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Virus War

App review by
Paul Semel, Common Sense Media
Virus War App Poster Image
Fun yet simplistic all-ages arcade-style shooting game.

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A lot or a little?

The parents' guide to what's in this app.

Ease of Play

Game uses very simple touch controls and will be familiar to fans of similar games, but can get a bit frantic as you progress.

Violence & Scariness

While you do use lasers to destroy your enemies, there's no blood or gore.

Sexy Stuff
Language
Consumerism

Players can earn coins and diamonds by playing, or get coins by watching ads. These coins are then used to buy new weapons, upgrade said weapons, or to upgrade the value of these coins. Players can also watch ads to keep playing when they die, or to buy ship upgrades. Players can also purchase a membership that gives them even more coins and diamonds.

Drinking, Drugs & Smoking

What parents need to know

Parents need to know that Virus War is an arcade shooting game for iOS and Android devices. While you do shoot viruses with laser guns, there's no blood, gore, or any other objectionable content. It can be a bit commercial, though. Players earn coins and diamonds by playing or watching ads, and the coins can be used to upgrade your weapons or buy new ones, while diamonds can be converted into more coins. Players can also sometimes watch ads to purchase these upgrades, or to keep going when they die. There's also a paid membership that gives players more coins and diamonds. Read the developer's privacy policy for details on how your (or your kids') information is collected, used, and shared, and any choices you may have in the matter, and note that privacy policies and terms of service frequently change.

User Reviews

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What's it about?

In VIRUS WAR, you have to destroy some virus before some unknown result happens. In fact, it would be hard to tell that the creatures you're fighting are actually viruses if the game wasn't called Virus War. It might seem like the creatures were aliens from the planet Numericon since they look like spaceships. Except they have numbers on them; numbers, oddly, that tell you how many shots they can take before they explode. Which doesn't sound tactically sound, but then doesn't sound like any viruses we've heard of, either. The more you can blast these creatures, the more you earn coins, which can be used to power up spaceships and gain new ones.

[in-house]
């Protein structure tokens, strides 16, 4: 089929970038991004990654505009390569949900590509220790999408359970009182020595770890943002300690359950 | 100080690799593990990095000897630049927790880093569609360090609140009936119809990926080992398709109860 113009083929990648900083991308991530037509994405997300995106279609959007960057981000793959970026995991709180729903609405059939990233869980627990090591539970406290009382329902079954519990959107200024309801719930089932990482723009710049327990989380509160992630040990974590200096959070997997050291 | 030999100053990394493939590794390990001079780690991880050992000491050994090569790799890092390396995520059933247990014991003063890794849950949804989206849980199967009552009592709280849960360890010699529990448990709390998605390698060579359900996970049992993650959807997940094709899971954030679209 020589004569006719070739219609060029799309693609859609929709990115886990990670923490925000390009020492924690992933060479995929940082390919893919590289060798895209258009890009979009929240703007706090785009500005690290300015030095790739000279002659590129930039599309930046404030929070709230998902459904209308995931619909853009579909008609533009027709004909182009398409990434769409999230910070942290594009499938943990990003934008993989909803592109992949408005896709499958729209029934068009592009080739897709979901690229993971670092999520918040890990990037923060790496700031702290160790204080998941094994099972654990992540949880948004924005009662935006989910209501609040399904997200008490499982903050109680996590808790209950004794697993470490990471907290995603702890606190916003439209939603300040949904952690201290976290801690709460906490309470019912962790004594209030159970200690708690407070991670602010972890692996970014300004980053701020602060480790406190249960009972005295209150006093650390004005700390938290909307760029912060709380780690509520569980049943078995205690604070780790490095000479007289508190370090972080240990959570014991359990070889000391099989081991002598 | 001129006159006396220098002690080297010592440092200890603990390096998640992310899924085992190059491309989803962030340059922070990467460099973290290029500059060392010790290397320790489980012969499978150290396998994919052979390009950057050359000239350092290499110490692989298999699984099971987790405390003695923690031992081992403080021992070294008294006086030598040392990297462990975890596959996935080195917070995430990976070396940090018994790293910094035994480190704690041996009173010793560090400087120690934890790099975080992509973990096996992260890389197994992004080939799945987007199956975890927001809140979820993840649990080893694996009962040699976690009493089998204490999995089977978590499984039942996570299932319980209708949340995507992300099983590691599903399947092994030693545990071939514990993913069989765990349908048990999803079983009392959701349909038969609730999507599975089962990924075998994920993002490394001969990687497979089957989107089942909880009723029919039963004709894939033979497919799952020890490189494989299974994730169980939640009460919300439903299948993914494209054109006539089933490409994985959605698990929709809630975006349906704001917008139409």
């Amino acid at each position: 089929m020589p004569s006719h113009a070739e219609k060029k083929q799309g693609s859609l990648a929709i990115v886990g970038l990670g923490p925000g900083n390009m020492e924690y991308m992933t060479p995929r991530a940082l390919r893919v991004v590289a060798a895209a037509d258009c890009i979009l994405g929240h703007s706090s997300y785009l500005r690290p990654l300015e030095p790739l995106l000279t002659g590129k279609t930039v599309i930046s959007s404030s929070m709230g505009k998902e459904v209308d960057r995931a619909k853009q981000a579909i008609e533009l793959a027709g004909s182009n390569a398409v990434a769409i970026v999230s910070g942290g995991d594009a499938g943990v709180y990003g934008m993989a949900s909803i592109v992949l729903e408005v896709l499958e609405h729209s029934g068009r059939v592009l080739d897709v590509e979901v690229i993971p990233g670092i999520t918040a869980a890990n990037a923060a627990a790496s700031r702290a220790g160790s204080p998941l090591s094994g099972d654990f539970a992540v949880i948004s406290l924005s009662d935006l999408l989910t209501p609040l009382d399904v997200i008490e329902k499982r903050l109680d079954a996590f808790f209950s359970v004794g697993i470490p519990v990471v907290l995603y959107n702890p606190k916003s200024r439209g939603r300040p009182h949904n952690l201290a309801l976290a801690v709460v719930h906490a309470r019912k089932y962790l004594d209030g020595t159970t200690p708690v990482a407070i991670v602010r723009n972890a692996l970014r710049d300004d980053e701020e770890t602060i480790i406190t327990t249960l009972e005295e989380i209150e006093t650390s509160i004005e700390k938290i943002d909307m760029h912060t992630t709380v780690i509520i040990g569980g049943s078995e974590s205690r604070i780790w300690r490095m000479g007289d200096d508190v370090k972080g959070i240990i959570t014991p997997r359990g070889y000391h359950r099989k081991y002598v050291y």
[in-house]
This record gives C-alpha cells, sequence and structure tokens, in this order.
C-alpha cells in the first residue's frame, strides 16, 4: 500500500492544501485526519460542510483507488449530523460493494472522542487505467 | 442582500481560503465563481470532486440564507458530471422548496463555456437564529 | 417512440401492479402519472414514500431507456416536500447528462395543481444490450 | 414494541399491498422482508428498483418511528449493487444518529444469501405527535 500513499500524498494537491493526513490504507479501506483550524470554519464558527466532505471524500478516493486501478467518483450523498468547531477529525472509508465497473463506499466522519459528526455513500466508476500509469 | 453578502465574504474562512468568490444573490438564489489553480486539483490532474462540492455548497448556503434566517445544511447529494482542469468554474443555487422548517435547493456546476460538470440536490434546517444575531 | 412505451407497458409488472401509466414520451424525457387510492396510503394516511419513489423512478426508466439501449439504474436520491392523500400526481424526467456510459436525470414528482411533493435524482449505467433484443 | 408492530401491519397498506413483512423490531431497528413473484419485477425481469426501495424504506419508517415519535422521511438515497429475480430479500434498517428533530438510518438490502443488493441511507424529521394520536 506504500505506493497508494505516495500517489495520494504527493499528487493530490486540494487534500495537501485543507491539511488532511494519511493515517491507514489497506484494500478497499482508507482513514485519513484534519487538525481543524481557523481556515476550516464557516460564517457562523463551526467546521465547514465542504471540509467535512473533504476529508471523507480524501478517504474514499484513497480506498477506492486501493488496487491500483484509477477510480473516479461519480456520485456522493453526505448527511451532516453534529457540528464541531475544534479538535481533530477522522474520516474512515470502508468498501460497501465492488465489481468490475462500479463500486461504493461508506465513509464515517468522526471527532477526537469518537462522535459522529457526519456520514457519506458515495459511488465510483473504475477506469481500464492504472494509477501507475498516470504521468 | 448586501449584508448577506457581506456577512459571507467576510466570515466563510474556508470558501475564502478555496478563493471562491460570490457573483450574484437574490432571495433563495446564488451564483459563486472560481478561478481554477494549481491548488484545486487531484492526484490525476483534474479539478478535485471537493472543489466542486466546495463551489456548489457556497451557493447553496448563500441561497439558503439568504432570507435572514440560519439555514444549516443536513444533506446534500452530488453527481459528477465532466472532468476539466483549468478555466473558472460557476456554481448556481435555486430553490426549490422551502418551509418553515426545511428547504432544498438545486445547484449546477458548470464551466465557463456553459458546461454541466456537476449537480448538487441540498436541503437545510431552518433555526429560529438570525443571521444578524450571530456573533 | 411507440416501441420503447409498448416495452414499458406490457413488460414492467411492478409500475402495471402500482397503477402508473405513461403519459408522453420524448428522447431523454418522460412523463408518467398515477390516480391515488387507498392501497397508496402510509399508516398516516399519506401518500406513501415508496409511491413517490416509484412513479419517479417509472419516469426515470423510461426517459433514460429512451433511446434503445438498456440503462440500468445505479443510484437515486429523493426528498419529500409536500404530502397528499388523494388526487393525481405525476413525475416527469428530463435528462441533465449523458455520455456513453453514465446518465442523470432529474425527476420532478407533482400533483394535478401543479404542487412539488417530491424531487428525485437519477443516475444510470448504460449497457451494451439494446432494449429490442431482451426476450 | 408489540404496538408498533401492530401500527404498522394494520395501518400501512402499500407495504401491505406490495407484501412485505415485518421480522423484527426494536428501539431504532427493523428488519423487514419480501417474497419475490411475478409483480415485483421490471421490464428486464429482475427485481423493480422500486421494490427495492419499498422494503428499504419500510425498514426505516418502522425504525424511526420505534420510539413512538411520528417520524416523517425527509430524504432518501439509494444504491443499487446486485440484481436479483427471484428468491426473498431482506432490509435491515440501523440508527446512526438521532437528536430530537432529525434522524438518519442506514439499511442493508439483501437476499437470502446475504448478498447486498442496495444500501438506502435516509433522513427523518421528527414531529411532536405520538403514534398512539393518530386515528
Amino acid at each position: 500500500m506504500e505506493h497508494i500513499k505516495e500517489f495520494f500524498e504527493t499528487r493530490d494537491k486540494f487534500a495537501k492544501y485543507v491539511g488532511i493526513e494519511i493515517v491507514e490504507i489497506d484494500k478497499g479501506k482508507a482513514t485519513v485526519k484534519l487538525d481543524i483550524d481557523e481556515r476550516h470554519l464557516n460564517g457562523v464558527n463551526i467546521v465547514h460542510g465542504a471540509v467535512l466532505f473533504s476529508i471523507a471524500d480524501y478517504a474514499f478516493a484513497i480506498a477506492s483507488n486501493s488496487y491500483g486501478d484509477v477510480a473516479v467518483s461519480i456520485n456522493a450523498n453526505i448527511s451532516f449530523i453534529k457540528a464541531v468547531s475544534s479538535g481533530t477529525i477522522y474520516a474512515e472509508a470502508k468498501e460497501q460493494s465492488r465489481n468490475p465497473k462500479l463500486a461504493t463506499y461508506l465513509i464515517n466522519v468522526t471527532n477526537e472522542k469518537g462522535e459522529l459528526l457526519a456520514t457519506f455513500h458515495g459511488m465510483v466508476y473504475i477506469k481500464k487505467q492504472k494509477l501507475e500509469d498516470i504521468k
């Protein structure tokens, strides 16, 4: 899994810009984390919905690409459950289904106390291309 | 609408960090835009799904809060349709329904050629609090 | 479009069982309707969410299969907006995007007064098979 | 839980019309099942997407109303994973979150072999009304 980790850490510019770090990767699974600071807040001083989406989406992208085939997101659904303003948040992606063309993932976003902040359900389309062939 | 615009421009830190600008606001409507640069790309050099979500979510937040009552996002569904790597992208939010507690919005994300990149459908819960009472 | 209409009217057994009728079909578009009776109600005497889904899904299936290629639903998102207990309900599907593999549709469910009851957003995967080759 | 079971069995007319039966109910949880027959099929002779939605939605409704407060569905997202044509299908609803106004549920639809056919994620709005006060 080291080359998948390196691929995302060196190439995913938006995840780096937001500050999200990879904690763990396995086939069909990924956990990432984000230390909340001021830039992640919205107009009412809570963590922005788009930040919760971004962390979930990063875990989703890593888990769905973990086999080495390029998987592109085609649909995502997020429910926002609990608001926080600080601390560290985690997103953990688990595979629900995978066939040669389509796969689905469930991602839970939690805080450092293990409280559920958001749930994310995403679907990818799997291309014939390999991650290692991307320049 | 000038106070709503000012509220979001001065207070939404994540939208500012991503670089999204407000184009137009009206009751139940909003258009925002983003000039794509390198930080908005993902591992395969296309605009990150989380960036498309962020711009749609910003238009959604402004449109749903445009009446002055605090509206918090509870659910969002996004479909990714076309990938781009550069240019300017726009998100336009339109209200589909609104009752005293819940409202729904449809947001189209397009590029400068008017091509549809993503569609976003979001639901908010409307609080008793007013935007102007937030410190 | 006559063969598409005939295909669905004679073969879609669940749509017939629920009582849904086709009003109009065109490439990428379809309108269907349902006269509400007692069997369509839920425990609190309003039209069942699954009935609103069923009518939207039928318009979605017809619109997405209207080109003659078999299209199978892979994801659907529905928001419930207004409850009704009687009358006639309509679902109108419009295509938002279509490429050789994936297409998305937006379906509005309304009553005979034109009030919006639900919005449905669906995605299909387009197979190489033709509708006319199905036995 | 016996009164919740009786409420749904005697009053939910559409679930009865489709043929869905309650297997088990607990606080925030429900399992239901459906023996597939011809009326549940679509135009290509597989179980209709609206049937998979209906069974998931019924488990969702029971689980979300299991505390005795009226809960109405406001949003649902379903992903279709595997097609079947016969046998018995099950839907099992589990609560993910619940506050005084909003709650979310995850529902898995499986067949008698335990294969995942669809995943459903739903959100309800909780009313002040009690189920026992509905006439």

Is it any good?

While it has a couple annoying issues, and would be more fun on a console or computer or really anything with a real controller, this arcade-style shooter is still a lot of fun. In Virus War, you have to shoot some viruses. Or so we assume because of the name; this doesn't have anything that really explains what you're doing or why. It also doesn't explain why the viruses have numbers on them that indicate how many more shots they can take before they pop. No matter -- this is all about the shootin', and the shootin' is good. While the viruses may not shoot back, they will surround you, and overwhelm you, just through sheer numbers. Good thing there's plenty of opportunities to upgrade your weapons and pick up weapon-enhancing boosts mid-battle.

Virus War also benefits from having smooth controls, though it's hard not to imagine how much better this would be with a real controller. It could also use some more options as well, not just in the realm of difficulty (this is a little on the easy side), but also where the sound is concerned, since this doesn't let you turn off the game's terrible music without killing the sound effects as well. You also can't pause the game; lifting your finger off the screen merely slows things down a lot, leaving you in danger of being destroyed if you're not paying attention. But these are just minor infractions, slight annoyances that don't ruin the engaging and frantically-fun old school shooter immunologists will one day called Virus War.

 

Talk to your kids about ...

  • Families can talk about advertising. While you can get coins by watching ads in Virus War, you can also earn them by playing, so does it make sense to watch ads for coins you can just get by playing? Does it make you feel differently about this game that it's always asking you to watch an ad?

  • Why is it vital to have controls that work well during a game? Can a game still be fun if it has bad controls, or does it ruin the experience?

App details

  • Devices: iPhone, iPad, Android
  • Price: free with ads and microtransactions
  • Pricing structure: Free
  • Release date: July 12, 2019
  • Category: Arcade Games
  • Size: 79.20 MB
  • Publisher: Kunpo
  • Version: 4.3.3
  • Minimum software requirements: Requires iOS 10.0 or later; Android 4.1 and up
  • Last updated: July 12, 2019

For kids who love action

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